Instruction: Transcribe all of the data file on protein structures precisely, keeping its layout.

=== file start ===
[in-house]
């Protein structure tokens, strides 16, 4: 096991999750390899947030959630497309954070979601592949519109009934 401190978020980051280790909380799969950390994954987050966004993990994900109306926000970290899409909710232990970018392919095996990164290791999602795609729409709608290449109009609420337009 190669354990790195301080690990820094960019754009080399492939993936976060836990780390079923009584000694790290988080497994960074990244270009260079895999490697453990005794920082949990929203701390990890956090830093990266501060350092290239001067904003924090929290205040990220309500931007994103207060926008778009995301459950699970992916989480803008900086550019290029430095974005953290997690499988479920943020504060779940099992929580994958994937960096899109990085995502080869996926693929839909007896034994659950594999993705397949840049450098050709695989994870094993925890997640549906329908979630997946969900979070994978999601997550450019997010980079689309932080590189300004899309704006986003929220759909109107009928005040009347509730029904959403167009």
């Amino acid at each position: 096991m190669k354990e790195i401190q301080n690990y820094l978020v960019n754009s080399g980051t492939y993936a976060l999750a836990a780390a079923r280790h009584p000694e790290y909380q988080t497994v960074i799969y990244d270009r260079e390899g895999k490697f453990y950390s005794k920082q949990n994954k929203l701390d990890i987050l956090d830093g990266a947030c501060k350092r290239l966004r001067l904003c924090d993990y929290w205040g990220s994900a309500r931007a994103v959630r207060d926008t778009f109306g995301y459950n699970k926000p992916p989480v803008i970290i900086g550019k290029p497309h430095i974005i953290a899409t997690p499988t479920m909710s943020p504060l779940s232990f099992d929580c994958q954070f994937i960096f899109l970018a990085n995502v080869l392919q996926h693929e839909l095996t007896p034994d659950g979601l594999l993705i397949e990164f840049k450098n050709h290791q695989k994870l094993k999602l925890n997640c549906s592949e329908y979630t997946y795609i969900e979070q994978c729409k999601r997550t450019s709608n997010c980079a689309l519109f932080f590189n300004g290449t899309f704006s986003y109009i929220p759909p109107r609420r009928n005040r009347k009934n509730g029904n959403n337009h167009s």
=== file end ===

[in-house]
């Protein structure tokens, strides 16, 4: 096991999750390899947030959630497309954070979601592949519109009934 401190978020980051280790909380799969950390994954987050966004993990994900109306926000970290899409909710232990970018392919095996990164290791999602795609729409709608290449109009609420337009 190669354990790195301080690990820094960019754009080399492939993936976060836990780390079923009584000694790290988080497994960074990244270009260079895999490697453990005794920082949990929203701390990890956090830093990266501060350092290239001067904003924090929290205040990220309500931007994103207060926008778009995301459950699970992916989480803008900086550019290029430095974005953290997690499988479920943020504060779940099992929580994958994937960096899109990085995502080869996926693929839909007896034994659950594999993705397949840049450098050709695989994870094993925890997640549906329908979630997946969900979070994978999601997550450019997010980079689309932080590189300004899309704006986003929220759909109107009928005040009347509730029904959403167009």
């Amino acid at each position: 096991m190669k354990e790195i401190q301080n690990y820094l978020v960019n754009s080399g980051t492939y993936a976060l999750a836990a780390a079923r280790h009584p000694e790290y909380q988080t497994v960074i799969y990244d270009r260079e390899g895999k490697f453990y950390s005794k920082q949990n994954k929203l701390d990890i987050l956090d830093g990266a947030c501060k350092r290239l966004r001067l904003c924090d993990y929290w205040g990220s994900a309500r931007a994103v959630r207060d926008t778009f109306g995301y459950n699970k926000p992916p989480v803008i970290i900086g550019k290029p497309h430095i974005i953290a899409t997690p499988t479920m909710s943020p504060l779940s232990f099992d929580c994958q954070f994937i960096f899109l970018a990085n995502v080869l392919q996926h693929e839909l095996t007896p034994d659950g979601l594999l993705i397949e990164f840049k450098n050709h290791q695989k994870l094993k999602l925890n997640c549906s592949e329908y979630t997946y795609i969900e979070q994978c729409k999601r997550t450019s709608n997010c980079a689309l519109f932080f590189n300004g290449t899309f704006s986003y109009i929220p759909p109107r609420r009928n005040r009347k009934n509730g029904n959403n337009h167009s």